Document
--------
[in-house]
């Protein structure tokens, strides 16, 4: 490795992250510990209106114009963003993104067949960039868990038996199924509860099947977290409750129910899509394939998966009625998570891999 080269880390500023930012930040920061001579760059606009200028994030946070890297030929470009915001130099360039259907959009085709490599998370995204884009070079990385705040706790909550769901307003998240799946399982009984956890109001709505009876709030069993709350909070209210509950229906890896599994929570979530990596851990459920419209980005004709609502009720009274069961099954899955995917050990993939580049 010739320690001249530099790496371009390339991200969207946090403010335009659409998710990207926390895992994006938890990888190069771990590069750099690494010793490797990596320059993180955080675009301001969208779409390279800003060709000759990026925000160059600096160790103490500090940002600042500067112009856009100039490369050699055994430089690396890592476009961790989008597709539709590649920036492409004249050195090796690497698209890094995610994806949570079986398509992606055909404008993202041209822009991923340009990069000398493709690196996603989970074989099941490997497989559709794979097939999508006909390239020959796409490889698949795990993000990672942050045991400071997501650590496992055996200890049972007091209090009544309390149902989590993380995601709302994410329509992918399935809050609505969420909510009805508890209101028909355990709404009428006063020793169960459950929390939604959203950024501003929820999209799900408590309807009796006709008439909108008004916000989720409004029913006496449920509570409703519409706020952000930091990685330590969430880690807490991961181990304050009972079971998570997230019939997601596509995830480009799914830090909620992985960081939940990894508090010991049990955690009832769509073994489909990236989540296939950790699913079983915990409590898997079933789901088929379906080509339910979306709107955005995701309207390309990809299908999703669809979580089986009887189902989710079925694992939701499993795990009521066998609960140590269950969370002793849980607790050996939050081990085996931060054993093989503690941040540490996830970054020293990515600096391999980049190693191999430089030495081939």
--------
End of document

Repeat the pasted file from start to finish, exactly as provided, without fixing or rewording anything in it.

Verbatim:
[in-house]
């Protein structure tokens, strides 16, 4: 490795992250510990209106114009963003993104067949960039868990038996199924509860099947977290409750129910899509394939998966009625998570891999 080269880390500023930012930040920061001579760059606009200028994030946070890297030929470009915001130099360039259907959009085709490599998370995204884009070079990385705040706790909550769901307003998240799946399982009984956890109001709505009876709030069993709350909070209210509950229906890896599994929570979530990596851990459920419209980005004709609502009720009274069961099954899955995917050990993939580049 010739320690001249530099790496371009390339991200969207946090403010335009659409998710990207926390895992994006938890990888190069771990590069750099690494010793490797990596320059993180955080675009301001969208779409390279800003060709000759990026925000160059600096160790103490500090940002600042500067112009856009100039490369050699055994430089690396890592476009961790989008597709539709590649920036492409004249050195090796690497698209890094995610994806949570079986398509992606055909404008993202041209822009991923340009990069000398493709690196996603989970074989099941490997497989559709794979097939999508006909390239020959796409490889698949795990993000990672942050045991400071997501650590496992055996200890049972007091209090009544309390149902989590993380995601709302994410329509992918399935809050609505969420909510009805508890209101028909355990709404009428006063020793169960459950929390939604959203950024501003929820999209799900408590309807009796006709008439909108008004916000989720409004029913006496449920509570409703519409706020952000930091990685330590969430880690807490991961181990304050009972079971998570997230019939997601596509995830480009799914830090909620992985960081939940990894508090010991049990955690009832769509073994489909990236989540296939950790699913079983915990409590898997079933789901088929379906080509339910979306709107955005995701309207390309990809299908999703669809979580089986009887189902989710079925694992939701499993795990009521066998609960140590269950969370002793849980607790050996939050081990085996931060054993093989503690941040540490996830970054020293990515600096391999980049190693191999430089030495081939």